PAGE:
So why do these sort of irrational things become so popular that they are used to explain strange events even when they have a real, scientific reasons for them to occur?

According to FBI Supervisory Special Agent Kenneth V. Lanning's report on Satanic Ritual Abuse,
conspiracy theories and supernatural reasons are often used to rationalize bizarre, highly unusual and offensive actions of a person when they can't be easily explained or when people do not understand what is causing the behavior to occur. This is why urban legends exist and why it is now widely believed that zombies are shambling among us.

Instead of looking at the facts, a good number of people would rather jump to the quick conclusion that it's the end of the world and the zombie apocalypse is upon us. When in actuality, all we have is another "War of the Worlds" type of hysteria coming to a head on our society, except this time, it's the zombies instead of Martians that are bringing about the end of the world.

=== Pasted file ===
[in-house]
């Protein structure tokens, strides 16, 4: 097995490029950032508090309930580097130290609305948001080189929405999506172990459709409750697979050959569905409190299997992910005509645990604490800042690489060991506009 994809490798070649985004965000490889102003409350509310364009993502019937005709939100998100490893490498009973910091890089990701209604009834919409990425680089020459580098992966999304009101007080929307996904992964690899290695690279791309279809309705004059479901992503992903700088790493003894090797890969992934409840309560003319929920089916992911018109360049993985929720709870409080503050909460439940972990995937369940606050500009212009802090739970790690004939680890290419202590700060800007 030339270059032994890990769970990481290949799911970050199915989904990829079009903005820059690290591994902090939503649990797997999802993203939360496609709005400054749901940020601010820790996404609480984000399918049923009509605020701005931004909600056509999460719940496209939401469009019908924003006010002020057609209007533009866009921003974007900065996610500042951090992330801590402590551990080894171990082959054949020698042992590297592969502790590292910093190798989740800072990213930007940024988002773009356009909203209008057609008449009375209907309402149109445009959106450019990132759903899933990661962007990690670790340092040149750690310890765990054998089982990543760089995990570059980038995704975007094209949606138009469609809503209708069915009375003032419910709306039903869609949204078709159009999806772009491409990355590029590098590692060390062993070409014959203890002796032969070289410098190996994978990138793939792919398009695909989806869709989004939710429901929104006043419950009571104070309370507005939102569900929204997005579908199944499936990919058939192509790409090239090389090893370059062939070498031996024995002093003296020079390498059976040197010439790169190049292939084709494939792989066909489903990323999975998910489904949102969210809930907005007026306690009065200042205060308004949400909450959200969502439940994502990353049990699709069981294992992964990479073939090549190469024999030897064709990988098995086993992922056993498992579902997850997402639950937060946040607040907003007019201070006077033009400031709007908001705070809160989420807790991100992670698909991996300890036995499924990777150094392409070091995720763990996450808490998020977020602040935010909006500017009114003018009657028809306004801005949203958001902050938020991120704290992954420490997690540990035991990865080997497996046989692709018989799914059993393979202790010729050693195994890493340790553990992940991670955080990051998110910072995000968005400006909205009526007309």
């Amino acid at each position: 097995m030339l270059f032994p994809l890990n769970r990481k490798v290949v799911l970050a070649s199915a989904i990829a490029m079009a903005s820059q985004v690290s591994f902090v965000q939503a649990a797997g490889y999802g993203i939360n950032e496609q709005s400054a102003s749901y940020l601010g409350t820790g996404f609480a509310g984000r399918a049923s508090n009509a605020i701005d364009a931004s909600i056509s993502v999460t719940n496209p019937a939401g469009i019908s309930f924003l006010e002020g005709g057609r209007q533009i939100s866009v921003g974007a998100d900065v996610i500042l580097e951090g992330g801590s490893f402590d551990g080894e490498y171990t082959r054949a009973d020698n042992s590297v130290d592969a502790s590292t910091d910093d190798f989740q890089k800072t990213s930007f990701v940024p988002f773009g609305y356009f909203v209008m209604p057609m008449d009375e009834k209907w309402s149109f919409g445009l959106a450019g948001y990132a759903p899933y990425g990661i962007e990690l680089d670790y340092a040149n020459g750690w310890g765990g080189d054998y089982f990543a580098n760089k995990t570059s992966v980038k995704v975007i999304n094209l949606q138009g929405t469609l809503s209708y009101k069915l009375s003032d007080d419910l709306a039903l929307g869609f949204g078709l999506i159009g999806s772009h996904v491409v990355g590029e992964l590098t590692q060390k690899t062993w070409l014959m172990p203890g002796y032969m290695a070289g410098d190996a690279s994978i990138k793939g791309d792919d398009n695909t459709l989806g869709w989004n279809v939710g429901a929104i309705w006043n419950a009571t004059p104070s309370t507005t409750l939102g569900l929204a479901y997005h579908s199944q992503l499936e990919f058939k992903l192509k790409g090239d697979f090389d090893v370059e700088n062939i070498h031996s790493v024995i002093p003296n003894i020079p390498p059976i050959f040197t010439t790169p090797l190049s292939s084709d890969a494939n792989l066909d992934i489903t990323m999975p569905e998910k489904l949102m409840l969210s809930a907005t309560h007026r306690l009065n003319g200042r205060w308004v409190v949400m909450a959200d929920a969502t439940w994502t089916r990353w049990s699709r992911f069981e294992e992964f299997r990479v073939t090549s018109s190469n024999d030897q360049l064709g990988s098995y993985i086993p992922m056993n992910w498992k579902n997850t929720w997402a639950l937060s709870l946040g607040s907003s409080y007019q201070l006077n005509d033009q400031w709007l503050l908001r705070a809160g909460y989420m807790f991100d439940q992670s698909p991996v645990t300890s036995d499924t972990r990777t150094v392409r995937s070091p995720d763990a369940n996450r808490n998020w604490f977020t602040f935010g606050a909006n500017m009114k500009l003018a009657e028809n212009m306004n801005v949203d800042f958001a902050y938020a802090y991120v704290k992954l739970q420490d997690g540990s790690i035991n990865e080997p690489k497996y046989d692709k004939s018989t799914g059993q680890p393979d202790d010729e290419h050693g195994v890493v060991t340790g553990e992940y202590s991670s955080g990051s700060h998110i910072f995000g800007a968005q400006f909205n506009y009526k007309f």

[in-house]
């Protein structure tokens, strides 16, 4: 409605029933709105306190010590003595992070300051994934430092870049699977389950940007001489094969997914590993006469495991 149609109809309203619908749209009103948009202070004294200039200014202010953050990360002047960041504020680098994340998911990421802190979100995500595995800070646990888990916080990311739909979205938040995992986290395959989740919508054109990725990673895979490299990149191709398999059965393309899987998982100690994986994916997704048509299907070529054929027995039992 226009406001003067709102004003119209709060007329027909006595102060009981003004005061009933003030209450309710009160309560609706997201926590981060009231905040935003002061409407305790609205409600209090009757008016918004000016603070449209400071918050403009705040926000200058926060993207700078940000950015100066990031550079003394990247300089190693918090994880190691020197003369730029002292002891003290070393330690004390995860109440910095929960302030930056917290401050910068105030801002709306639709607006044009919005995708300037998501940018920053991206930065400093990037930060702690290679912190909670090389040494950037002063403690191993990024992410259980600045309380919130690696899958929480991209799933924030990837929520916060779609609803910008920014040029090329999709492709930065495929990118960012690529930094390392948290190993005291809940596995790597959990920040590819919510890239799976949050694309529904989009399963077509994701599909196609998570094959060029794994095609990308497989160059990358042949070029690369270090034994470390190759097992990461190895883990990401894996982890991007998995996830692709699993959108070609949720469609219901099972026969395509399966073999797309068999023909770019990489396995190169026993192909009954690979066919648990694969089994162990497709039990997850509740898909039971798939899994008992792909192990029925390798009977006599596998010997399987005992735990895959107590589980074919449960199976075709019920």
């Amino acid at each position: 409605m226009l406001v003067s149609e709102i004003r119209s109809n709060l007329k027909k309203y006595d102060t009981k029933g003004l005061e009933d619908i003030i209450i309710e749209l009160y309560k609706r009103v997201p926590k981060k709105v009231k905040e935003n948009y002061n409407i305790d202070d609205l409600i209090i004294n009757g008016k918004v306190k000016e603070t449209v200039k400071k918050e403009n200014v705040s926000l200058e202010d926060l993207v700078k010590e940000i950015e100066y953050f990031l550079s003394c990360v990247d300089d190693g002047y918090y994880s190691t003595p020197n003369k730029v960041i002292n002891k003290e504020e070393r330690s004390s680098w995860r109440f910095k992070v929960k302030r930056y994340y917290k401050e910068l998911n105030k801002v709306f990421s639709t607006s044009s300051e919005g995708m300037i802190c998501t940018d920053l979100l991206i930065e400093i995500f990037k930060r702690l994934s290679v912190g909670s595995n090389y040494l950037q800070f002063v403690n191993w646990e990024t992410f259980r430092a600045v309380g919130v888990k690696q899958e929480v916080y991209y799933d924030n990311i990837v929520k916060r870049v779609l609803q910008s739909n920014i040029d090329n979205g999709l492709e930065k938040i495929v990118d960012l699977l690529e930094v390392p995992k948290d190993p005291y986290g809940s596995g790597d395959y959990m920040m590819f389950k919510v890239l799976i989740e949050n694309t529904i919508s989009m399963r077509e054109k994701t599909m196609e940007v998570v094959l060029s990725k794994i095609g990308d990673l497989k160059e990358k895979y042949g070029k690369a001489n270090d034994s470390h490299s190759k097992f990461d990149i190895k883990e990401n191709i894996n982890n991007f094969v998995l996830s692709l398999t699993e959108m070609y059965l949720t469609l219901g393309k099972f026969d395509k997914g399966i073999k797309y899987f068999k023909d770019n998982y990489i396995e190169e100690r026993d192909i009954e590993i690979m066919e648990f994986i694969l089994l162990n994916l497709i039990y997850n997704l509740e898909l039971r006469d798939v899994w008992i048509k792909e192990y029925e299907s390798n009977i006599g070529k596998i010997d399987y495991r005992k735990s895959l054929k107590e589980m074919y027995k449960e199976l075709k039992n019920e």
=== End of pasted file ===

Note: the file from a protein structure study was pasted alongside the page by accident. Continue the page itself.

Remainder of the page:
People, especially those in the zombie apocalypse survival camps (you know who you are), are searching for and finding all sorts of scary, morbid, and bizarre news stories that they wrongly believe to be related in some remote way to the Miami Cannibal incident and have decided that they indicate that it's the beginning of the zombie apocalypse.

Here are a few examples:
Plausible Zombie Attack Reported in Miami, Fl
Florida zombie had cocaine psychosis. Coke supply infected with flesh eating disease
Police shoot 'zombie' feasting on another man
New Jersey Man Throws His Guts at Cops This one is explained in more detail here. Apparently the man has a history of resisting arrest and has had psychiatric care in the past.
Zombie Apocalypse Begins In Florida


Heck, this one wasn't even in the U.S.: 
Zombie movie sparks police call out